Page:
The White House Correspondents Dinner, Without the White House

The White House Correspondents Dinner, Without the White House

Attending the White House Correspondents Association dinner as a guest of Yahoo! News was a once-in-a-lifetime opportunity. The food was outstanding,–”we’re eating the same food as Wolf Blitzer and Dana Bash,” as someone at my table put it–and the people could not have been more generous. But, the event itself was fascinating.

Although I have no barometer of a previous dinner to compare this one to, the president’s absence didn’t seem to damper anyone’s spirits. Sure, it would have been incredible to see his reaction to the jokes Hasan Minhaj lobbed at him. The dinner, though, went off without a hitch. Being in the presence of Bob Woodward and Carl Bernstein was magical, and the energy and optimism in the room was incalculable. It was an amazing night to be a journalist.

Of course, the president’s absence still remained one of the major themes of the night. There are two major themes worth exploring from the evening, and they together made the night the enigmatic yet exciting event it was.

Theme One: President Trump’s Absence

As Hasan Minhaj put it, “we gotta address the elephant that’s not in the room.”

President Donald Trump tweeted on February 25 that he would not attend this year’s iteration of the WHCA dinner:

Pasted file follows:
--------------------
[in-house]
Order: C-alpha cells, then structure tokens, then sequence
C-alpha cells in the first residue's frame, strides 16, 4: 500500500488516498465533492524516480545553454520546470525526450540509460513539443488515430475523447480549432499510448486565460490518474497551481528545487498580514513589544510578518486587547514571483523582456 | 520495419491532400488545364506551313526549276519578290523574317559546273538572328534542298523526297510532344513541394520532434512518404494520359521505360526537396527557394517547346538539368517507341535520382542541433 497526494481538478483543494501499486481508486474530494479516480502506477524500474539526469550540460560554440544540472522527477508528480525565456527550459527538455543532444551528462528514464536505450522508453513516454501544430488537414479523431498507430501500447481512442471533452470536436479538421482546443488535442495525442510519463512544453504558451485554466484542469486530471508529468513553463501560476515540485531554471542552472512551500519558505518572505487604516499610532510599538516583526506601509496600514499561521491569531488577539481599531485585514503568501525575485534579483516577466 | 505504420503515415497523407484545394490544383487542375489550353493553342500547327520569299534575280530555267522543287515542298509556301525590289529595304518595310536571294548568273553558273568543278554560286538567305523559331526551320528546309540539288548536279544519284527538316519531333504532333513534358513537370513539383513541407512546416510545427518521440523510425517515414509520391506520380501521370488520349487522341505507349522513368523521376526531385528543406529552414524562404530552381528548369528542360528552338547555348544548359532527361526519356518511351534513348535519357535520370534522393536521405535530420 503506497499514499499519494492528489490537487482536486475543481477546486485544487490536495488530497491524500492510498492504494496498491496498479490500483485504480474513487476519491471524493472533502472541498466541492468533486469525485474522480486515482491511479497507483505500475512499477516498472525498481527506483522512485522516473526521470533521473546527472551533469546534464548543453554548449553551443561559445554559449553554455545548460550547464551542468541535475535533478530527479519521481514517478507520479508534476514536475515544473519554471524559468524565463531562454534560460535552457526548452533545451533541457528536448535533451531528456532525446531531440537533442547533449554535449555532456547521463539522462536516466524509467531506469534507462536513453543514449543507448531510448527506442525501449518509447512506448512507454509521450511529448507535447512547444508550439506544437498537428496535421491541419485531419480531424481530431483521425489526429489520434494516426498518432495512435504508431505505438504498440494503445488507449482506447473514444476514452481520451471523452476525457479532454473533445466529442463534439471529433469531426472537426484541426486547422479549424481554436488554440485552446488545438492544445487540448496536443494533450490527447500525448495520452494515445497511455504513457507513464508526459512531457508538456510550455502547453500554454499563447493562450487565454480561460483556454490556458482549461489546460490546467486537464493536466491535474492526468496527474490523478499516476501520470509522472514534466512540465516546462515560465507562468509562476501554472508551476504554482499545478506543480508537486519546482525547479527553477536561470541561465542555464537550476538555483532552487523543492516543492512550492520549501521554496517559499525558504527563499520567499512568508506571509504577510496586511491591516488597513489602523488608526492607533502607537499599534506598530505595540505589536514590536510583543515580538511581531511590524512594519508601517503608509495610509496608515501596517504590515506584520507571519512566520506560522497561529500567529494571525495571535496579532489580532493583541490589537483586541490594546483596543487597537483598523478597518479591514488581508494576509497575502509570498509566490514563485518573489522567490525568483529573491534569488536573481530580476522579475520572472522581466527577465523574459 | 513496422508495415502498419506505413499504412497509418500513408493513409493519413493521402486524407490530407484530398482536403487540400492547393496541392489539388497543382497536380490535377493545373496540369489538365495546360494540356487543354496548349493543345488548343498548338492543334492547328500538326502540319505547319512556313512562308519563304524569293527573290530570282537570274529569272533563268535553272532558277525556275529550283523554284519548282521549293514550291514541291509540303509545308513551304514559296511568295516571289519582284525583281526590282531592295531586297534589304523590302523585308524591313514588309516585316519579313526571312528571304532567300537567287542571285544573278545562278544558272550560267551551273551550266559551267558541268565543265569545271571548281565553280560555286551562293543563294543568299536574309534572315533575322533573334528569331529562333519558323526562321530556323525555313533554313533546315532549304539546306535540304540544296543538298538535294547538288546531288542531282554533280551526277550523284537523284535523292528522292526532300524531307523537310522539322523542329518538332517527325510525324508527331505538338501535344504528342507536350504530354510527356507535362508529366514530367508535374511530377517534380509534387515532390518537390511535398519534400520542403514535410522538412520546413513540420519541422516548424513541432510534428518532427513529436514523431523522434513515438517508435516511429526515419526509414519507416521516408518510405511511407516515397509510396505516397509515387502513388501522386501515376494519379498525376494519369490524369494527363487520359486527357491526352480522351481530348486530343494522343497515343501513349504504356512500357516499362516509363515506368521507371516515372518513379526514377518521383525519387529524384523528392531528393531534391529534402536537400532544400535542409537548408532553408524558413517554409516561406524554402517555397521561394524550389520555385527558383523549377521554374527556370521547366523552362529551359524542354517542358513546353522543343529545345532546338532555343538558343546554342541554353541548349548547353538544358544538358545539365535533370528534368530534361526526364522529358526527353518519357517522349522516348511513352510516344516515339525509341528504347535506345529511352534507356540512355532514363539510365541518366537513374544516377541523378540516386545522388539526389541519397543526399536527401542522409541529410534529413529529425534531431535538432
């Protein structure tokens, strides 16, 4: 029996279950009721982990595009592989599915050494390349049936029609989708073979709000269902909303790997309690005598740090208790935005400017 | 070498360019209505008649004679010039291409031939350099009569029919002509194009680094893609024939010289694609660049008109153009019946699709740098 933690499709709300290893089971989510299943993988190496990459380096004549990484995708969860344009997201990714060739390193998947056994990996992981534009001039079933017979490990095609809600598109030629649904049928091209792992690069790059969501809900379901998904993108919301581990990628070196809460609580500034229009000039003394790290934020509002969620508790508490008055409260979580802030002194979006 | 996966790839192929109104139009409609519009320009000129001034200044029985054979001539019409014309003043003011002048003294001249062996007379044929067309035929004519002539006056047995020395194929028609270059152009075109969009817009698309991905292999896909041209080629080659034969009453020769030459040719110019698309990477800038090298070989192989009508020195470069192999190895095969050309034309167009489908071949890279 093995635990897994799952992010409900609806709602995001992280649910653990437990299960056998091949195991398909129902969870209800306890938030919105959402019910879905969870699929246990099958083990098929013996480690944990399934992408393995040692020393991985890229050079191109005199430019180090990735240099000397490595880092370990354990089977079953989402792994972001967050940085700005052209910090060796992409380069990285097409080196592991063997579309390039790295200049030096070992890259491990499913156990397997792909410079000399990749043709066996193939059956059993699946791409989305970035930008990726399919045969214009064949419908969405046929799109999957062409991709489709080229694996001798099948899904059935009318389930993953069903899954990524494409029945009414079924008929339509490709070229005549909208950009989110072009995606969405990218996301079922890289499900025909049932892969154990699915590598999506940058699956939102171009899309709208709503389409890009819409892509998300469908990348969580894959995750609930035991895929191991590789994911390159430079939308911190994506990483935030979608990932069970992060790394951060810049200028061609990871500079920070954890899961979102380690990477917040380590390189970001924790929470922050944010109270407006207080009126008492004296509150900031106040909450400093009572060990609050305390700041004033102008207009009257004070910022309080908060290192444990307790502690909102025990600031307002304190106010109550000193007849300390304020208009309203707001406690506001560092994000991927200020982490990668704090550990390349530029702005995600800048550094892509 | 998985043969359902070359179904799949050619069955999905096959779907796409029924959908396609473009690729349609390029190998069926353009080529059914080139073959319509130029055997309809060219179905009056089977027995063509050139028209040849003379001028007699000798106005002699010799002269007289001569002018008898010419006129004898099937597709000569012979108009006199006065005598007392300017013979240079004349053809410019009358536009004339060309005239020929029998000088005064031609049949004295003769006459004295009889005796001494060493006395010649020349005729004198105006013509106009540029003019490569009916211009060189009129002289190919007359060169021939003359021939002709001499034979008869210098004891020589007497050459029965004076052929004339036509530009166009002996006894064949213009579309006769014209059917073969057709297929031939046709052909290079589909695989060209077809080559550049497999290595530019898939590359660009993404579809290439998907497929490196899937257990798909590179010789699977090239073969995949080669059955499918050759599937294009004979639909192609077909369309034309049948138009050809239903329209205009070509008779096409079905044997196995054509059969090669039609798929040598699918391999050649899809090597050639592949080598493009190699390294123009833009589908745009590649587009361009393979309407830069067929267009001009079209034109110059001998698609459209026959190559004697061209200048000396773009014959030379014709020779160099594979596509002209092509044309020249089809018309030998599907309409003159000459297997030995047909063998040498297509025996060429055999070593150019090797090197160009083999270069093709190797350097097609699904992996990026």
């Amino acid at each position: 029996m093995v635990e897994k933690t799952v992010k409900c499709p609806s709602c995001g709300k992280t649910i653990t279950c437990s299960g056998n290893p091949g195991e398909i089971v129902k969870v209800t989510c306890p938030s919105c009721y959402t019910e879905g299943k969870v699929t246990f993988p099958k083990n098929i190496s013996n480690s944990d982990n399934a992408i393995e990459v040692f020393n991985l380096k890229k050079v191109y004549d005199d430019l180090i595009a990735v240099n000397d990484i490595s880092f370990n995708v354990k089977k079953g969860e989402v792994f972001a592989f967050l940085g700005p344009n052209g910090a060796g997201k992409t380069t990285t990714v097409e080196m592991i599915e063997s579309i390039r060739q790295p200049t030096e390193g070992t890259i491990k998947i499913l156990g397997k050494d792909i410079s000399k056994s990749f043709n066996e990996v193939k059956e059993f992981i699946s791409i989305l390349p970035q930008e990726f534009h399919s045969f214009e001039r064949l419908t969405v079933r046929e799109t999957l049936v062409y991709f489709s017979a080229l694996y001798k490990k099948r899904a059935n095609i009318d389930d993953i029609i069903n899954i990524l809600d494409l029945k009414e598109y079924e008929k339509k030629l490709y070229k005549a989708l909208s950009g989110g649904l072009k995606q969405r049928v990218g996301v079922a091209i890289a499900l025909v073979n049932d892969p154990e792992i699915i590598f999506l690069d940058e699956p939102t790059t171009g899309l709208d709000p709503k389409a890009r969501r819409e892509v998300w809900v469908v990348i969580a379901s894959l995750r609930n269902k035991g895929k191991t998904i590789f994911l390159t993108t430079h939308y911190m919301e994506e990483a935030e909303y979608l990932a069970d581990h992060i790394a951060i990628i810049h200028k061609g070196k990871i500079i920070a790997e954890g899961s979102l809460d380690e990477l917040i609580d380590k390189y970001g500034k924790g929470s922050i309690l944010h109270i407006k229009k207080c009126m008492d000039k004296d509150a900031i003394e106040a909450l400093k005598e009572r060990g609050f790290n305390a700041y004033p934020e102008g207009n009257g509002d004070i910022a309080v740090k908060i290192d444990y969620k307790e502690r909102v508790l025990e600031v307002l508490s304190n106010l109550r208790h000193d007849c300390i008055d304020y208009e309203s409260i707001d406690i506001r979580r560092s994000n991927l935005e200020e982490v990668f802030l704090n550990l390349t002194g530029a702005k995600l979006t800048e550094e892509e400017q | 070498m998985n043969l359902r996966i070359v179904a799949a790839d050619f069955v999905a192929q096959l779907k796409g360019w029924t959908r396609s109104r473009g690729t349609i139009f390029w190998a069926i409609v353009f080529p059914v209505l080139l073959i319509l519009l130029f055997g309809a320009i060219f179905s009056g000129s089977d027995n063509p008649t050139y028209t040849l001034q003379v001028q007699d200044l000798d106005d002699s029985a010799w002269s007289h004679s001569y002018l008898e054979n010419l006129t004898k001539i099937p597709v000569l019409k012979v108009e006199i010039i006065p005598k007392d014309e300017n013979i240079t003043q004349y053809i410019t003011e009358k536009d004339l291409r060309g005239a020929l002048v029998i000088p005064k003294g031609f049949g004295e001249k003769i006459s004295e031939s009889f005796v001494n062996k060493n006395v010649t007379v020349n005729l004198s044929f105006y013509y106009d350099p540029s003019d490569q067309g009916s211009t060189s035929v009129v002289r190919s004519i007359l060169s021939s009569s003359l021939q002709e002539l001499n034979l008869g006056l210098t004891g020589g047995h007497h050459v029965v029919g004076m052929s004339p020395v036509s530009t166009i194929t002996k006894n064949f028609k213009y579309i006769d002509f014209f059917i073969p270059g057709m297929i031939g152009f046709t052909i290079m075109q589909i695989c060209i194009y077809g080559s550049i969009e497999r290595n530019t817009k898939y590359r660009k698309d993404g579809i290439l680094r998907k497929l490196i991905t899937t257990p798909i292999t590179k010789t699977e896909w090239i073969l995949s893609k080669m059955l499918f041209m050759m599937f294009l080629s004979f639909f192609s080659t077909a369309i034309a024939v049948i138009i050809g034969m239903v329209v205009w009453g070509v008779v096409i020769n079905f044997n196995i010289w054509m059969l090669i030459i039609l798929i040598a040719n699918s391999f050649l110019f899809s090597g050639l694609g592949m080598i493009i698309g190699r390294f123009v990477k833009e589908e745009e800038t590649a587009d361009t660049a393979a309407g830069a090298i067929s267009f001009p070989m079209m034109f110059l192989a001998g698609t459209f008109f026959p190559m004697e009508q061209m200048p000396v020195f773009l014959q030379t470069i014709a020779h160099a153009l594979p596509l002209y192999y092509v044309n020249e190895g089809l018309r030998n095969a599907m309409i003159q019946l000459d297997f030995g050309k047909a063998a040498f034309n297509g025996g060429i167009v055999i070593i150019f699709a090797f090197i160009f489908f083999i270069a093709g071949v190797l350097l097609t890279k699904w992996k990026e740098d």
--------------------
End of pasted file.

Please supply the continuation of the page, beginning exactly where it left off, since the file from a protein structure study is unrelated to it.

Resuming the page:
While he wished everyone luck and an enjoyable evening, his words at a concurrent rally in Harrisburg, Pennsylvania indicated otherwise. President Trump further painted the media as an antagonist of the White House and the U.S. government at the event, as he noted on Twitter:

But Trump’s attitude did not stop the WHCA dinner from chugging ahead full steam. WHCA President Jeff Mason made sure to emphasize that despite Trump’s absence, the media is celebrating journalists and their hard work, especially over the past year. He made sure to credit their integrity, noting that the media “is not fake news,” to a standing ovation.

But, back to Trump. I’m not sure President Trump’s absence from this event helped him in any apparent way. It made it more fun for Minhaj and the journalists in attendance, since they could say whatever they wanted without fear of an instant harsh reaction. For Trump, though, his absence was an admission of defeat. Minhaj joked that Trump was in Pennsylvania because he couldn’t take a joke; I tend to agree. See: WHCA dinner, 2011, Trump’s reaction, for evidence.

Even though Trump’s voter and fan base will side with their leader and use the media’s treatment of Trump as an explanation, that alone shouldn’t be a cause célèbre. If Trump had really wanted to make a statement and stand in the face of the mainstream media, he should have been sitting at that table, beaming smugly, and proving to journalists and constituents alike that he truly did not care what anyone thinks or says about him.